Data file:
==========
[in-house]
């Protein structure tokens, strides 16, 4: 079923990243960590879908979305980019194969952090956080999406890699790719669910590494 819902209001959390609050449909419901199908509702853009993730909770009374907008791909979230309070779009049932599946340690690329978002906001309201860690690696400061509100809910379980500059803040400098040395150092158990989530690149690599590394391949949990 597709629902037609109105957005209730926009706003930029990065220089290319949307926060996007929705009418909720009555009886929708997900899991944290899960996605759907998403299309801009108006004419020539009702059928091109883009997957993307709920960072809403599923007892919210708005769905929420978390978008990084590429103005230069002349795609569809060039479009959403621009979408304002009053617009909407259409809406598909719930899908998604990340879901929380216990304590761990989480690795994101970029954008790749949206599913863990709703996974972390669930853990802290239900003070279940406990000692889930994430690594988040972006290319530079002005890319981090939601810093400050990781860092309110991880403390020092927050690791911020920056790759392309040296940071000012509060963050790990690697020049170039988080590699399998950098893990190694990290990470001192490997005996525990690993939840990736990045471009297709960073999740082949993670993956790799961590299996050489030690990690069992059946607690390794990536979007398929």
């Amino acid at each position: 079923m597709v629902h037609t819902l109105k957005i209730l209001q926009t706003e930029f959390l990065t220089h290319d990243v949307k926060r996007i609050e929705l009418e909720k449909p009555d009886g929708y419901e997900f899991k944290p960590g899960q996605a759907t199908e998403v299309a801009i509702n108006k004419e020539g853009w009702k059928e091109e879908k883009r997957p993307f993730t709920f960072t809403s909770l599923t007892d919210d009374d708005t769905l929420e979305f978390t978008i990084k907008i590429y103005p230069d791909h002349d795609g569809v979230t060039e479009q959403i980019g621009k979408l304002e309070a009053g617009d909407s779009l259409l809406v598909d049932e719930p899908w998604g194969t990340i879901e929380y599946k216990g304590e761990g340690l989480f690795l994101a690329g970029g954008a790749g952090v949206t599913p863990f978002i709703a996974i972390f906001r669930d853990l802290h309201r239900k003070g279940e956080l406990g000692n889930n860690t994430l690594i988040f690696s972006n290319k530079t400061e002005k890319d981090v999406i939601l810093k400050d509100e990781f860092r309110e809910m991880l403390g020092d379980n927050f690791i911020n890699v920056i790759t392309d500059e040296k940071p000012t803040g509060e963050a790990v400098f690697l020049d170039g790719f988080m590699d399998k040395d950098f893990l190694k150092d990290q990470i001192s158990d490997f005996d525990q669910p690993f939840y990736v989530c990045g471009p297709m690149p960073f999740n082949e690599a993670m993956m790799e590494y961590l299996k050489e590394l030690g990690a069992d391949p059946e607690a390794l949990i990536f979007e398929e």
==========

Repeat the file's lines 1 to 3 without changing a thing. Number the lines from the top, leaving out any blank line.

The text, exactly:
[in-house]
């Protein structure tokens, strides 16, 4: 079923990243960590879908979305980019194969952090956080999406890699790719669910590494 819902209001959390609050449909419901199908509702853009993730909770009374907008791909979230309070779009049932599946340690690329978002906001309201860690690696400061509100809910379980500059803040400098040395150092158990989530690149690599590394391949949990 597709629902037609109105957005209730926009706003930029990065220089290319949307926060996007929705009418909720009555009886929708997900899991944290899960996605759907998403299309801009108006004419020539009702059928091109883009997957993307709920960072809403599923007892919210708005769905929420978390978008990084590429103005230069002349795609569809060039479009959403621009979408304002009053617009909407259409809406598909719930899908998604990340879901929380216990304590761990989480690795994101970029954008790749949206599913863990709703996974972390669930853990802290239900003070279940406990000692889930994430690594988040972006290319530079002005890319981090939601810093400050990781860092309110991880403390020092927050690791911020920056790759392309040296940071000012509060963050790990690697020049170039988080590699399998950098893990190694990290990470001192490997005996525990690993939840990736990045471009297709960073999740082949993670993956790799961590299996050489030690990690069992059946607690390794990536979007398929």
């Amino acid at each position: 079923m597709v629902h037609t819902l109105k957005i209730l209001q926009t706003e930029f959390l990065t220089h290319d990243v949307k926060r996007i609050e929705l009418e909720k449909p009555d009886g929708y419901e997900f899991k944290p960590g899960q996605a759907t199908e998403v299309a801009i509702n108006k004419e020539g853009w009702k059928e091109e879908k883009r997957p993307f993730t709920f960072t809403s909770l599923t007892d919210d009374d708005t769905l929420e979305f978390t978008i990084k907008i590429y103005p230069d791909h002349d795609g569809v979230t060039e479009q959403i980019g621009k979408l304002e309070a009053g617009d909407s779009l259409l809406v598909d049932e719930p899908w998604g194969t990340i879901e929380y599946k216990g304590e761990g340690l989480f690795l994101a690329g970029g954008a790749g952090v949206t599913p863990f978002i709703a996974i972390f906001r669930d853990l802290h309201r239900k003070g279940e956080l406990g000692n889930n860690t994430l690594i988040f690696s972006n290319k530079t400061e002005k890319d981090v999406i939601l810093k400050d509100e990781f860092r309110e809910m991880l403390g020092d379980n927050f690791i911020n890699v920056i790759t392309d500059e040296k940071p000012t803040g509060e963050a790990v400098f690697l020049d170039g790719f988080m590699d399998k040395d950098f893990l190694k150092d990290q990470i001192s158990d490997f005996d525990q669910p690993f939840y990736v989530c990045g471009p297709m690149p960073f999740n082949e690599a993670m993956m790799e590494y961590l299996k050489e590394l030690g990690a069992d391949p059946e607690a390794l949990i990536f979007e398929e």